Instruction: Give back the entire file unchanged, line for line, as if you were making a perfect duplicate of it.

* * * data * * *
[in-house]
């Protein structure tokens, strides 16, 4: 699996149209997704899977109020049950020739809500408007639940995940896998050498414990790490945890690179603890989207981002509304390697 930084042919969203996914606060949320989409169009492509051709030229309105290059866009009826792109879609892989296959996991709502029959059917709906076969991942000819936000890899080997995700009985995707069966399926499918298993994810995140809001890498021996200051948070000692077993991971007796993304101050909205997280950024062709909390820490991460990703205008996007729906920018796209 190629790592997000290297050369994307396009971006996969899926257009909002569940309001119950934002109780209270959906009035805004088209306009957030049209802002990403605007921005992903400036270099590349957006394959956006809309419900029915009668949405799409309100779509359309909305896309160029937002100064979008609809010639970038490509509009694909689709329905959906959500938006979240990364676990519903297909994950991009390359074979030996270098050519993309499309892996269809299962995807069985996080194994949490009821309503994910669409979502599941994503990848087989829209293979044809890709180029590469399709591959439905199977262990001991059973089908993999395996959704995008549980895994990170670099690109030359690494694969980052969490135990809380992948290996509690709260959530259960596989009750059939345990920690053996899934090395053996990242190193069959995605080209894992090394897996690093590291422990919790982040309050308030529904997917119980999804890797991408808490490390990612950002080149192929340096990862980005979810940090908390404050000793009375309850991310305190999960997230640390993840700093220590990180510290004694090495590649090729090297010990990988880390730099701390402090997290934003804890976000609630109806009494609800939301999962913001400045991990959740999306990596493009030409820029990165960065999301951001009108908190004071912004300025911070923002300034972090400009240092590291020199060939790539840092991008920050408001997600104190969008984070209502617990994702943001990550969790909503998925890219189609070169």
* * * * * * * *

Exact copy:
[in-house]
């Protein structure tokens, strides 16, 4: 699996149209997704899977109020049950020739809500408007639940995940896998050498414990790490945890690179603890989207981002509304390697 930084042919969203996914606060949320989409169009492509051709030229309105290059866009009826792109879609892989296959996991709502029959059917709906076969991942000819936000890899080997995700009985995707069966399926499918298993994810995140809001890498021996200051948070000692077993991971007796993304101050909205997280950024062709909390820490991460990703205008996007729906920018796209 190629790592997000290297050369994307396009971006996969899926257009909002569940309001119950934002109780209270959906009035805004088209306009957030049209802002990403605007921005992903400036270099590349957006394959956006809309419900029915009668949405799409309100779509359309909305896309160029937002100064979008609809010639970038490509509009694909689709329905959906959500938006979240990364676990519903297909994950991009390359074979030996270098050519993309499309892996269809299962995807069985996080194994949490009821309503994910669409979502599941994503990848087989829209293979044809890709180029590469399709591959439905199977262990001991059973089908993999395996959704995008549980895994990170670099690109030359690494694969980052969490135990809380992948290996509690709260959530259960596989009750059939345990920690053996899934090395053996990242190193069959995605080209894992090394897996690093590291422990919790982040309050308030529904997917119980999804890797991408808490490390990612950002080149192929340096990862980005979810940090908390404050000793009375309850991310305190999960997230640390993840700093220590990180510290004694090495590649090729090297010990990988880390730099701390402090997290934003804890976000609630109806009494609800939301999962913001400045991990959740999306990596493009030409820029990165960065999301951001009108908190004071912004300025911070923002300034972090400009240092590291020199060939790539840092991008920050408001997600104190969008984070209502617990994702943001990550969790909503998925890219189609070169």